Anytime you see a conservator or a museum staff member handling old or delicate objects without gloves, you might cringe. We’ve been told time and again that gloves protect these artifacts from the dirt and skin oils that can damage them down the line. But, a growing number of institutions are foregoing the gloves in favor bare hands for handling some of the world’s most precious objects. And, the reasons might surprise you.
Years ago objects in museums were handled with bare hands, but starting around 20-30 years ago it became more common for people to use white, cotton gloves instead of bare hands. This was because damage from dirty hands and even just from naturally-present oils in skin was thought to damage delicate items over time. Everything from fragile bones to thin paper to silk fabric on the verge of shattering must be protected from damage by the institutions that care for them so this does make a lot of sense.
White gloves are also a visual cue that something is precious and lets others know they shouldn’t touch the artifacts. So why do away with the gloves? As it turns out, they can do their own kinds of damage.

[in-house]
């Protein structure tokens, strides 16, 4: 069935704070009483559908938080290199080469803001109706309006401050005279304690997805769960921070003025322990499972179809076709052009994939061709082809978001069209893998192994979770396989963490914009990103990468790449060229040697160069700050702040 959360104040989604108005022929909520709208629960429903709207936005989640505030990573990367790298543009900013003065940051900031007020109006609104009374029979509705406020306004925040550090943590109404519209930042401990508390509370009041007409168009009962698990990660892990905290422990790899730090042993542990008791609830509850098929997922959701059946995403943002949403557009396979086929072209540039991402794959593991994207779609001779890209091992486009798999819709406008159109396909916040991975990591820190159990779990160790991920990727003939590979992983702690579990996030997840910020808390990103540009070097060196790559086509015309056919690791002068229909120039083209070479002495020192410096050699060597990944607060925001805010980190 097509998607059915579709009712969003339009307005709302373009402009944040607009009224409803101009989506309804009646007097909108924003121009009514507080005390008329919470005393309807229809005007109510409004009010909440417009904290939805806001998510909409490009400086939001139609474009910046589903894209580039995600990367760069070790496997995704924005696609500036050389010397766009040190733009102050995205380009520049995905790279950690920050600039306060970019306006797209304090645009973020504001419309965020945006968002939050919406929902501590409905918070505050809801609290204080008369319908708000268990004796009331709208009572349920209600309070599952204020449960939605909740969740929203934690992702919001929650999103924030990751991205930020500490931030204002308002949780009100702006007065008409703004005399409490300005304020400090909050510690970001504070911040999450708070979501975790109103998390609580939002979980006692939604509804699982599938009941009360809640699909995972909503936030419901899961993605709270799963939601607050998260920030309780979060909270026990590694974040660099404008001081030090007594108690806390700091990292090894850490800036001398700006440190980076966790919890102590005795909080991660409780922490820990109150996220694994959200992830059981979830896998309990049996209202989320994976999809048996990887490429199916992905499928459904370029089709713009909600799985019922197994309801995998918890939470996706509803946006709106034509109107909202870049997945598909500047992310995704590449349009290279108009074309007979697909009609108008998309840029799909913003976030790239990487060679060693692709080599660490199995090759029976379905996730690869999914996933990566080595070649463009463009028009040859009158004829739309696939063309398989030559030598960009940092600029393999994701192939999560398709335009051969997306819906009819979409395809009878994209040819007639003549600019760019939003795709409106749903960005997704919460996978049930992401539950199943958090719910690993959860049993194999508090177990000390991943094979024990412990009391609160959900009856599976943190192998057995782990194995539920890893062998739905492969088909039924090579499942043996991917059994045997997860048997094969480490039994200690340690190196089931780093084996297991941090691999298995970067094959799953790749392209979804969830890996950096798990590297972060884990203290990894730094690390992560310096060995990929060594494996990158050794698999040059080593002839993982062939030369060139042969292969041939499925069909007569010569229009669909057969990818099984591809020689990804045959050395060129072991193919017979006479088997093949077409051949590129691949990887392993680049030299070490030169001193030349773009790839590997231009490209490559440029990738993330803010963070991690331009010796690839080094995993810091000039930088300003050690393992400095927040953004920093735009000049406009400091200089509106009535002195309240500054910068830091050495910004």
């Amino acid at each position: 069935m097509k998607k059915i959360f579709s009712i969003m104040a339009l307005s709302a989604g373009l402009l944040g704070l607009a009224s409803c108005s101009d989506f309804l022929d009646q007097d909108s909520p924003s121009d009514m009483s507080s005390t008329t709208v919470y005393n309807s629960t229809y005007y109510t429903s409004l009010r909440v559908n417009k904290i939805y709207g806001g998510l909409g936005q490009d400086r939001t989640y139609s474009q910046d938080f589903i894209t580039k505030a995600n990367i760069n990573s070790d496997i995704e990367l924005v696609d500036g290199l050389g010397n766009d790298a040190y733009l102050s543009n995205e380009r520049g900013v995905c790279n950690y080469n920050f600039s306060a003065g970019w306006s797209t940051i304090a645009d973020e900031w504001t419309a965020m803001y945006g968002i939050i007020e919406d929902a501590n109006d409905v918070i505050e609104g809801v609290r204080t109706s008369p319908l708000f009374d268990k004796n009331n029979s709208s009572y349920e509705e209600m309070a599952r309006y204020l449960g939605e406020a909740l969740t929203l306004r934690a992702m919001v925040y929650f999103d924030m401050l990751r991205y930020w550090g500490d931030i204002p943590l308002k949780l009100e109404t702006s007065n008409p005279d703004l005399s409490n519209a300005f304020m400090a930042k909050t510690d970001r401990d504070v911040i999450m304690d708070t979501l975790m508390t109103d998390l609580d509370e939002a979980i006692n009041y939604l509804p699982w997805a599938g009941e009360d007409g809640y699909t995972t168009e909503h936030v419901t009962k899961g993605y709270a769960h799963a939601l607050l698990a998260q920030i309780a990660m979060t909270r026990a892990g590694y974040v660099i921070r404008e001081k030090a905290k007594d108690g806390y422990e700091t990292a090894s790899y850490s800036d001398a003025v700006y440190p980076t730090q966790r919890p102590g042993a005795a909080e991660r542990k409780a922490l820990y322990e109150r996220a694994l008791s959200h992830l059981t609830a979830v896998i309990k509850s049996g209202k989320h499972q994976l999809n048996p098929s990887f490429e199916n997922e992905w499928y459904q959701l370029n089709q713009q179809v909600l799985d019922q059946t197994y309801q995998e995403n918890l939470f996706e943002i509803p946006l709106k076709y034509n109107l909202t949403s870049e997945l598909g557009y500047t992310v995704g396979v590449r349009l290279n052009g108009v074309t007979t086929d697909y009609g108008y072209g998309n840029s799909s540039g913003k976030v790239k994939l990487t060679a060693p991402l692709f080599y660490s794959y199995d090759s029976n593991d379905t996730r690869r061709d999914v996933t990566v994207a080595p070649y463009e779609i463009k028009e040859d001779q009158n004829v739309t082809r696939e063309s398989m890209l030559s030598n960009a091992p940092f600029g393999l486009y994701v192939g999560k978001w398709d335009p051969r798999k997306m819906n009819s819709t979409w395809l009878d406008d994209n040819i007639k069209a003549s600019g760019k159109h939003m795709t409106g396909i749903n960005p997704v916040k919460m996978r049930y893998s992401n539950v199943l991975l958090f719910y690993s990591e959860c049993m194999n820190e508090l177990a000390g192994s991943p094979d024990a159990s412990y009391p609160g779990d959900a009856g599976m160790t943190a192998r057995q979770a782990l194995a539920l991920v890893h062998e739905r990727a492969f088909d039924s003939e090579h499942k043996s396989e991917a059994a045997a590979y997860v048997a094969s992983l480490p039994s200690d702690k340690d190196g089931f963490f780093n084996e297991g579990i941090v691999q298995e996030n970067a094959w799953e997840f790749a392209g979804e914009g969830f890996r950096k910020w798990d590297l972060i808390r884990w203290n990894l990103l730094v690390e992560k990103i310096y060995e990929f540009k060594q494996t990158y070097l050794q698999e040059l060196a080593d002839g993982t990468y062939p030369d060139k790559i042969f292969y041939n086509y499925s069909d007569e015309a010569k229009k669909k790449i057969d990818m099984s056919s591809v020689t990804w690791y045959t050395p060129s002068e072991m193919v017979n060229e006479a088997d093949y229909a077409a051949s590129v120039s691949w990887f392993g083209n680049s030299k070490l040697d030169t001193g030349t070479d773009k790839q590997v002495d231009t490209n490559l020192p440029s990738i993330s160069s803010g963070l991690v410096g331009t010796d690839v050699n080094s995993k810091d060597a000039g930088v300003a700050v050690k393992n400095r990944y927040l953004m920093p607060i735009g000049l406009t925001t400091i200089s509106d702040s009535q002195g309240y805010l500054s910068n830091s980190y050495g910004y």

When even the most careful and conscientious people handle rare books, photos, documents, and fabrics with gloves their fingers are not as dexterous. This deadening of the sensations in the hands can lead to clumsy fumbles and torn pages. While oil on a page may or may not lead to damage, a tattered item is of greater concern. Gloves can catch on the corners of pages or along delicate fabrics, leading to unintended damage.
In order to increase dexterity many institutions now use the protocol of handling items with freshly washed and thoroughly dried bare hands instead. It takes time for the body to make more oil once it’s been stripped from skin, so just after washing is a good time to get the most gentle handling without the oils.
For these reasons in some institutions gloves may be used for some objects and not others. It’s not uncommon for different rules to be applied to various collections, like using gloves for handling fossils but not for photographs as an example.
Other artifacts might contain poisons old wallpaper or fabric sample books that were made using arsenic or books that were treated with toxic chemicals to keep booklice and other critters from doing damage. Gloves for these objects will still be necessary.
Speaking of fossils there are times when archaeologists don’t use gloves in the field, either. But, this varies as well, based on what kinds of objects are being found and handled.
Among the institutions that no longer use gloves for the most delicate objects are the Library of Congress, the UK National Archives, and the British Museum among many others. So the next time you see someone in a history show or museum video not wearing gloves don’t worry. It’s probably safer this way and they most likely have extremely clean hands.